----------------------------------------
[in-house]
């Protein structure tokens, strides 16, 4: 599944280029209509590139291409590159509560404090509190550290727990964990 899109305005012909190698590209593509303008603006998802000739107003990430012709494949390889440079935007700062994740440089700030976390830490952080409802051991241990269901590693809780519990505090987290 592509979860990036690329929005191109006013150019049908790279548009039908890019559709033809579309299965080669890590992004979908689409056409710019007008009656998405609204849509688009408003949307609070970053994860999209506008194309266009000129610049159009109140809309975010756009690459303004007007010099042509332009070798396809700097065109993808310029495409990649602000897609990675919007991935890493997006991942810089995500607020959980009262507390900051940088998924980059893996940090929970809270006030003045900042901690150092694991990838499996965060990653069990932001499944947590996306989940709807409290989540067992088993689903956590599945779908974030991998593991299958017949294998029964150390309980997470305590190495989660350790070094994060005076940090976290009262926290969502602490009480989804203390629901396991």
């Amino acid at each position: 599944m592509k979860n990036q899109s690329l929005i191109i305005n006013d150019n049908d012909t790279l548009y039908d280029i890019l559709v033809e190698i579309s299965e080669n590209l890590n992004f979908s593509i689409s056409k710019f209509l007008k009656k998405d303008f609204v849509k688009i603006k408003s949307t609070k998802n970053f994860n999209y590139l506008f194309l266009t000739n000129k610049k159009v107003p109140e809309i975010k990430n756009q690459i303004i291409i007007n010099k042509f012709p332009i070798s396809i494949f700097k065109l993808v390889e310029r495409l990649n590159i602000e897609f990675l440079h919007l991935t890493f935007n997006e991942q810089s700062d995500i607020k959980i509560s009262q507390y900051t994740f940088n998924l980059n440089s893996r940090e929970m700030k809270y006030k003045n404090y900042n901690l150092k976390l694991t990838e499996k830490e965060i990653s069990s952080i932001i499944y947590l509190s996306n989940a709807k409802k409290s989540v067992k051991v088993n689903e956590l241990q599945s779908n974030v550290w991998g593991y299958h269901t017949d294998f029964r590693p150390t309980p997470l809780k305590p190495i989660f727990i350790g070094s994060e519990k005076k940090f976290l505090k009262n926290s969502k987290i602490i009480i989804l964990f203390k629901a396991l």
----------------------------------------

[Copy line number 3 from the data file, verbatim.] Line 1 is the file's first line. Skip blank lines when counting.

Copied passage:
């Amino acid at each position: 599944m592509k979860n990036q899109s690329l929005i191109i305005n006013d150019n049908d012909t790279l548009y039908d280029i890019l559709v033809e190698i579309s299965e080669n590209l890590n992004f979908s593509i689409s056409k710019f209509l007008k009656k998405d303008f609204v849509k688009i603006k408003s949307t609070k998802n970053f994860n999209y590139l506008f194309l266009t000739n000129k610049k159009v107003p109140e809309i975010k990430n756009q690459i303004i291409i007007n010099k042509f012709p332009i070798s396809i494949f700097k065109l993808v390889e310029r495409l990649n590159i602000e897609f990675l440079h919007l991935t890493f935007n997006e991942q810089s700062d995500i607020k959980i509560s009262q507390y900051t994740f940088n998924l980059n440089s893996r940090e929970m700030k809270y006030k003045n404090y900042n901690l150092k976390l694991t990838e499996k830490e965060i990653s069990s952080i932001i499944y947590l509190s996306n989940a709807k409802k409290s989540v067992k051991v088993n689903e956590l241990q599945s779908n974030v550290w991998g593991y299958h269901t017949d294998f029964r590693p150390t309980p997470l809780k305590p190495i989660f727990i350790g070094s994060e519990k005076k940090f976290l505090k009262n926290s969502k987290i602490i009480i989804l964990f203390k629901a396991l």